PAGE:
McIntyre confirms that British American Tobacco pays InfoView to collate the information. “Just like any company with fast-moving goods, we keep an eye on the market. It’s mainly something we use to keep an eye on the industry.”

With more than 40% of the market share, BAT is one of just a few industry players contributing funding to the research. InfoView’s statistical services unit was established in the 1990s by PricewaterhouseCoopers, and its website boasts “[its statistical services unit] was the trusted databank for PwC client’s sales and production statistics for over 20 years”.

PwC has previously done research for British American Tobacco, publishing a report in 2010 on rates of illegal tobacco, which Crikey‘s health blog Croakey found had “more holes than a slab of Swiss cheese”.

When plain packaging cigarette legislation was introduced to Parliament, then-health minister Nicola Roxon said it was a preventative health measure. “We’re targeting people who have not yet started, and that’s the key to this plain packaging announcement — to make sure we make it less attractive for people to experiment with tobacco in the first place.”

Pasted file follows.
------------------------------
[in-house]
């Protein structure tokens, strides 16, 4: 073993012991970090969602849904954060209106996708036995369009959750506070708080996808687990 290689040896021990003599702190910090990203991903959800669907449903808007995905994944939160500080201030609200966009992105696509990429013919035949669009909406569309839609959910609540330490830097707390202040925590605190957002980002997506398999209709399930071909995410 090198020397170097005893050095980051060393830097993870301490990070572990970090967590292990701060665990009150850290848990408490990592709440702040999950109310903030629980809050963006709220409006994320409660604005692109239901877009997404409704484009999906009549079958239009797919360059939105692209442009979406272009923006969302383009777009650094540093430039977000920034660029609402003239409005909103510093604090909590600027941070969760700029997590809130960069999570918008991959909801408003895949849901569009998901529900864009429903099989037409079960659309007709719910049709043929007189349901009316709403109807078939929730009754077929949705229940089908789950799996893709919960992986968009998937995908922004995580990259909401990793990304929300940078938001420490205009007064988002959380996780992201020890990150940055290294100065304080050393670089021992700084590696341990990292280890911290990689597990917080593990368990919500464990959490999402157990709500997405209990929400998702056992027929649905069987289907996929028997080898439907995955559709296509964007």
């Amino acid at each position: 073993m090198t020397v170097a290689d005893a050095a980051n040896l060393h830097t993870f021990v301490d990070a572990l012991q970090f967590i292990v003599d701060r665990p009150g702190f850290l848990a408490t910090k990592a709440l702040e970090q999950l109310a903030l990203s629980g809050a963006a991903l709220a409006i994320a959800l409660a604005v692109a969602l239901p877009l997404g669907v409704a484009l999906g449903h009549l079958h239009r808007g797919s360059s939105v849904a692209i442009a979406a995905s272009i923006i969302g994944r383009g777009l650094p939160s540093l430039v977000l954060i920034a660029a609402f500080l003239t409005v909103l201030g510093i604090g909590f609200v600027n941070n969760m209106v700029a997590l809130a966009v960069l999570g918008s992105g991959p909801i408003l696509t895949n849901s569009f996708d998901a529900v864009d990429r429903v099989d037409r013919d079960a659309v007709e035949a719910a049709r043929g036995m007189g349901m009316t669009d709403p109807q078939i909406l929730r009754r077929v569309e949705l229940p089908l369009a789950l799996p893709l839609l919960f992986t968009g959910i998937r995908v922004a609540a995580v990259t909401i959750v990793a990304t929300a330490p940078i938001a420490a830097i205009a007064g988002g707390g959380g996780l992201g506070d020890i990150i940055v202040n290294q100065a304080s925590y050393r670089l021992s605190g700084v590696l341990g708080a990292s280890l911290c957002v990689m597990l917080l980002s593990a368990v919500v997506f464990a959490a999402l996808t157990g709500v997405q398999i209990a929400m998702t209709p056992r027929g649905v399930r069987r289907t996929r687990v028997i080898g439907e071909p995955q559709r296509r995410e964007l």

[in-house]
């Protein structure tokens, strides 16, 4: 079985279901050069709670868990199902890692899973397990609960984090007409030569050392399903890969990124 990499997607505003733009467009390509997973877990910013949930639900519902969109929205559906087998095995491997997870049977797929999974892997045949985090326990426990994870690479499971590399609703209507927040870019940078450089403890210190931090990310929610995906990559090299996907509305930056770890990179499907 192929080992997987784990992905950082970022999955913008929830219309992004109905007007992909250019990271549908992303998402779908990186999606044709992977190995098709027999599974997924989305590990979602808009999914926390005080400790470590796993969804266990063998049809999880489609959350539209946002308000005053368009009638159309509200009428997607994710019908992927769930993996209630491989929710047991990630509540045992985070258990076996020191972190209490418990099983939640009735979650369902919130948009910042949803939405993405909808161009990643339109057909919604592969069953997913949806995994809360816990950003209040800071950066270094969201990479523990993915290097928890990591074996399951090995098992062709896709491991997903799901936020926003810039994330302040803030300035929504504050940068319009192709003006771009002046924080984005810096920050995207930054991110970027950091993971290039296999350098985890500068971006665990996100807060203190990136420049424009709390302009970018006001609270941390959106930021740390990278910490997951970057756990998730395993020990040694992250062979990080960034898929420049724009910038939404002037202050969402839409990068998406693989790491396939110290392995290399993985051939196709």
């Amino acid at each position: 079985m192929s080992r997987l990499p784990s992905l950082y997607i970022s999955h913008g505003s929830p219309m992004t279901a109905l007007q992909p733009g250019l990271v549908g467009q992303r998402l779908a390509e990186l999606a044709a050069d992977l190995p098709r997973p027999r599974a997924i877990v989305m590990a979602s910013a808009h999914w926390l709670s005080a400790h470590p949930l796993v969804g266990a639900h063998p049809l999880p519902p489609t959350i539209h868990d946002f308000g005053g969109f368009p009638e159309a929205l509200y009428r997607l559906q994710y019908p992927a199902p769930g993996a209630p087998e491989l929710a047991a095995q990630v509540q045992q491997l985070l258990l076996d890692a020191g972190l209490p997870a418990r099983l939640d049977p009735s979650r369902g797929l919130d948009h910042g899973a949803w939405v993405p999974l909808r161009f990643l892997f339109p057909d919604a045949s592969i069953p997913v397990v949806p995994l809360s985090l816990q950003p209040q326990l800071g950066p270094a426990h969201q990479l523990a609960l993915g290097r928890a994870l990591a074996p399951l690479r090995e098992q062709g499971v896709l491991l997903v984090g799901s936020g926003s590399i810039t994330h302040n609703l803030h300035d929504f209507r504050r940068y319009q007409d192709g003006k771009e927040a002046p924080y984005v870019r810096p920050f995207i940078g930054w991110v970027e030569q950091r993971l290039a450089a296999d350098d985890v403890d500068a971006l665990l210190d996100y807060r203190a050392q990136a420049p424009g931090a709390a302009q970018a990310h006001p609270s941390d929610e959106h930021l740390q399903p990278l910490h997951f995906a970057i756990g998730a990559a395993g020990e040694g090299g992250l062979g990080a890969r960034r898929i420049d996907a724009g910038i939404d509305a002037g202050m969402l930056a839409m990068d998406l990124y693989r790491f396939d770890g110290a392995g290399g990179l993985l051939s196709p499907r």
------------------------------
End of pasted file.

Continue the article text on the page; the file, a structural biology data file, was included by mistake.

The legislation has been in place since December 2012, and Stephen Koukoulas writes this morning that consumption of cigarettes by household is down, according to Australian Bureau of Statistics data released in the National Accounts this week, although there isn’t current data on the percentage of the population who smoke.

Kerr quotes New South Wales and South Australian government figures on the rate of smoking in the population, but no data on the rate of new smokers taking up the habit.

When asked if BAT researches how many people are taking up smoking, McIntyre said it did not monitor numbers of new smokers or smokers under the age of 18.

A study published in the journal BMJ Open last year found that plain packaging “is associated with lower smoking appeal, more support for the policy and more urgency to quit among adult smokers”.

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24 thoughts on “Oz exclusive: Big Tobacco-funded research hates plain packaging

  1. The Pav

    Why is The Australian telling lies to the detriment of the health of Australians?